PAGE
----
A proposal by Adjaye Associates and Ron Arad Architects, with Gustafson Porter + Bowman, has been announced as the successful design for the UK’s new Holocaust Memorial and Learning Center. The landmark will be located on the banks of the River Thames and adjacent to the Palace of Westminster, and will honor the six million Jewish men, women and children who were murdered in the Holocaust, and all other victims of Nazi persecution, including Roma, gay, and disabled people.
Two honorable mentions were awarded to heneghan peng architects with Sven Anderson, and Diamond Schmitt Architects.
The announcement comes after competition organizers Malcolm Reading Consultants revealed 10 shortlisted design proposals, which included teams comprising Caruso St. John, Allied Works, Foster + Partners, Studio Libeskind, and Zaha Hadid Architects. Adjaye and Arad were selected “unanimously” as the winning team by a jury including the Secretary of State for Communities and Local Government, the Mayor of London, the UK’s Chief Rabbi, experts from architecture, art and design, and both first and second generation Holocaust survivors.
A co-located Learning Centre will “contextualize the Memorial above and use the stories and facts of the Holocaust to explore anti-Semitism, extremism, Islamophobia, racism, homophobia and other forms of hatred and prejudice in society today.” According to the competition organizers it will, from its location next to Parliament, “ask questions about the role of society and its institutions in encouraging respect for others and preventing hatred.”
Sir David Adjaye, speaking on behalf of Adjaye Associates, Ron Arad and Gustafson Porter + Bowman, acknowledges that “the complexity of the Holocaust story, including the British context, is a series of layers that have become hidden by time.” He continues:
Our approach to the project has been to reveal these layers and not let them remain buried under history. To do so, we wanted to create a living place, not just a monument to something of the past. We wanted to orchestrate an experience that reminds us of the fragility and constant strive for a more equitable world.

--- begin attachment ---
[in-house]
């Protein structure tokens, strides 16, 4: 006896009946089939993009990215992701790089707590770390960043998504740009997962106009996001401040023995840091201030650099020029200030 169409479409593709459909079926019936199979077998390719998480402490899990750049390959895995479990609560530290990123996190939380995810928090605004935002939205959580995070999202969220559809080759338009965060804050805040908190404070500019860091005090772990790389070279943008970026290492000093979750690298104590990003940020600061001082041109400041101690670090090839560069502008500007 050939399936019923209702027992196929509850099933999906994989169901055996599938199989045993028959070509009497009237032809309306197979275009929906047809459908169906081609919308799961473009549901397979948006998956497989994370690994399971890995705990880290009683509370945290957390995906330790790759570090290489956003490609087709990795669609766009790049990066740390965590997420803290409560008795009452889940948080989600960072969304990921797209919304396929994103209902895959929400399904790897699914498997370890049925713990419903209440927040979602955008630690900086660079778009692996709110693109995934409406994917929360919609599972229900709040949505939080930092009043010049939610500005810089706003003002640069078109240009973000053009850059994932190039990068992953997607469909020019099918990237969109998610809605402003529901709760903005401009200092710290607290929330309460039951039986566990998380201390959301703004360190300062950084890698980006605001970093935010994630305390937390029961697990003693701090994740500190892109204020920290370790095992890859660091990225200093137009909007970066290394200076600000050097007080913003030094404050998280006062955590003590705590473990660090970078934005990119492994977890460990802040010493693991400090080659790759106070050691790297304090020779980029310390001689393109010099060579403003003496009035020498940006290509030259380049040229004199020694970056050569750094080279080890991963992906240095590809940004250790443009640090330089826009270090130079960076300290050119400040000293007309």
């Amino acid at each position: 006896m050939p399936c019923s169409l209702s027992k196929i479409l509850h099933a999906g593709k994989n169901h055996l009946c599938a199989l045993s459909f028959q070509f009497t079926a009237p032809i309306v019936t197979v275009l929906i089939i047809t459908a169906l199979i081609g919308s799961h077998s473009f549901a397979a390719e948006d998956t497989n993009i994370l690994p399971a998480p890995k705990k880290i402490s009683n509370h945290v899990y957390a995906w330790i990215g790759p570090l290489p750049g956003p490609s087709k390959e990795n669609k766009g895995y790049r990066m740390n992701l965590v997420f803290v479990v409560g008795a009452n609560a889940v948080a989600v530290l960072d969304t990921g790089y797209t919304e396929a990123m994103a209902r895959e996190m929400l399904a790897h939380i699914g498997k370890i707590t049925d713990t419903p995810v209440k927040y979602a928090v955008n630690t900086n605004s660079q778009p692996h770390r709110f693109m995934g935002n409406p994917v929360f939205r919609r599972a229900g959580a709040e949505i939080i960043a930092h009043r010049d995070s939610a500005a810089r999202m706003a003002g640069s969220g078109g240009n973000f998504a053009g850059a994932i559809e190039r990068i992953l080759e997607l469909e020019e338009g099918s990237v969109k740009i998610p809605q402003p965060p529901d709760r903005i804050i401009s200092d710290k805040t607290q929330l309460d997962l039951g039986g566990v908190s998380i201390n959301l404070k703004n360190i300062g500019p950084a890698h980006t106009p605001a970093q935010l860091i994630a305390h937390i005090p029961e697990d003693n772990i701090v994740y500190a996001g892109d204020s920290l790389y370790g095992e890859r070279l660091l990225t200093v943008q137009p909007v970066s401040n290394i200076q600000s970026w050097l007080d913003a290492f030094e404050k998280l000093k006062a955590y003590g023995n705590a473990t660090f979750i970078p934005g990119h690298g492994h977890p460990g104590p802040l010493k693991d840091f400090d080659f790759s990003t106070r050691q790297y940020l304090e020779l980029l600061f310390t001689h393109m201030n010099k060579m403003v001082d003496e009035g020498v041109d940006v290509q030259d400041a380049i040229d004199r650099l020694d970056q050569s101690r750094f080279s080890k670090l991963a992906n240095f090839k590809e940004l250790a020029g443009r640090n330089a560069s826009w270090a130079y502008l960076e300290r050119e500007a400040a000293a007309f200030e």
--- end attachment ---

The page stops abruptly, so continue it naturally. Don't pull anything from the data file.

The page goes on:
Description of the Chosen Concept
“The winning design concept was inspired by research into the site, Victoria Tower Gardens, next to the Houses of Parliament, with Sir David Adjaye describing the location as a “park of Britain’s conscience”. The Memorial links with the statue of Emmeline Pankhurst, the Burghers of Calais and the Buxton Memorial: all four recognising injustice and the need to oppose it.”
“In order to keep the park as a park and to maintain the green space, the team placed its Holocaust Memorial at the far southern end of the Gardens, embedded in the land. Accordingly, a visitor approaching the Memorial would see a subtle grass landform with only the tips of the Memorial’s fins “bristling in the distance”, its intriguing design giving a sense that something is happening underground and encouraging people to find out more.”
“The design concept takes visitors on a journey that culminates in confronting the 23 tall bronze fins of the Memorial, the spaces in between representing the 22 countries in which Jewish communities were destroyed during the Holocaust. Entering the Memorial would be a sensory experience. While the outside and inside space emphasises collective gathering, the 23 bronze fins require the visitor to enter in an isolated, solitary way, each pathway planned as a different experience. Each path eventually leads down into the Threshold – a generous hall which acts as a place of contemplation and transition into the Learning Centre below ground. The Learning Centre includes a “hall of testimonies” and a “Contemplation Court”: a silent, reflective space with eight bronze panels. On leaving the Memorial, the circulation route ensures visitors will emerge to see the classic uninterrupted view of Parliament – and the reality of democracy.”
The jury comprised of:
- Sir Peter Bazalgette (Chair)
- Rt Hon Sajid Javid MP, Communities and Local Government Secretary
- Rt Hon Sadiq Khan, Mayor of London
- Chief Rabbi Ephraim Mirvis
- Samantha Cohen, Assistant Private Secretary to The Queen
- Charlotte Cohen, Prime Minister’s Holocaust Commission Youth Commissioner
- Alice Greenwald, President and CEO National September 11 Memorial and Museum
- Ben Helfgott MBE, President 45 Aid Society, Holocaust Survivors and President HMDT, British Olympic Weightlifter
- Natasha Kaplinsky OBE, Broadcaster
- The Lord Daniel Finkelstein OBE, Journalist
- Dame Julia Peyton-Jones DBE, Former Director of Serpentine Gallery
- Sarah Weir OBE, CEO of Design Council
- Paul Williams OBE, Stanton Williams Architects.
The winning concept will now undergo further development through discussion with Holocaust experts, survivors and other victim groups, and local residents, Westminster City Council, Historic England, Royal Parks and other statutory consultees. The British Government has committed £50 million for the UK Holocaust Memorial Foundation to take forward the recommendations of the Commission. Completion is slated for 2021.
The UK Holocaust Memorial Foundation and Malcolm Reading Consultants have revealed the designs of 10 teams shortlisted to design a new Holocaust Memorial, to be located in London’s Victoria Tower Gardens next to the Houses of Parliament.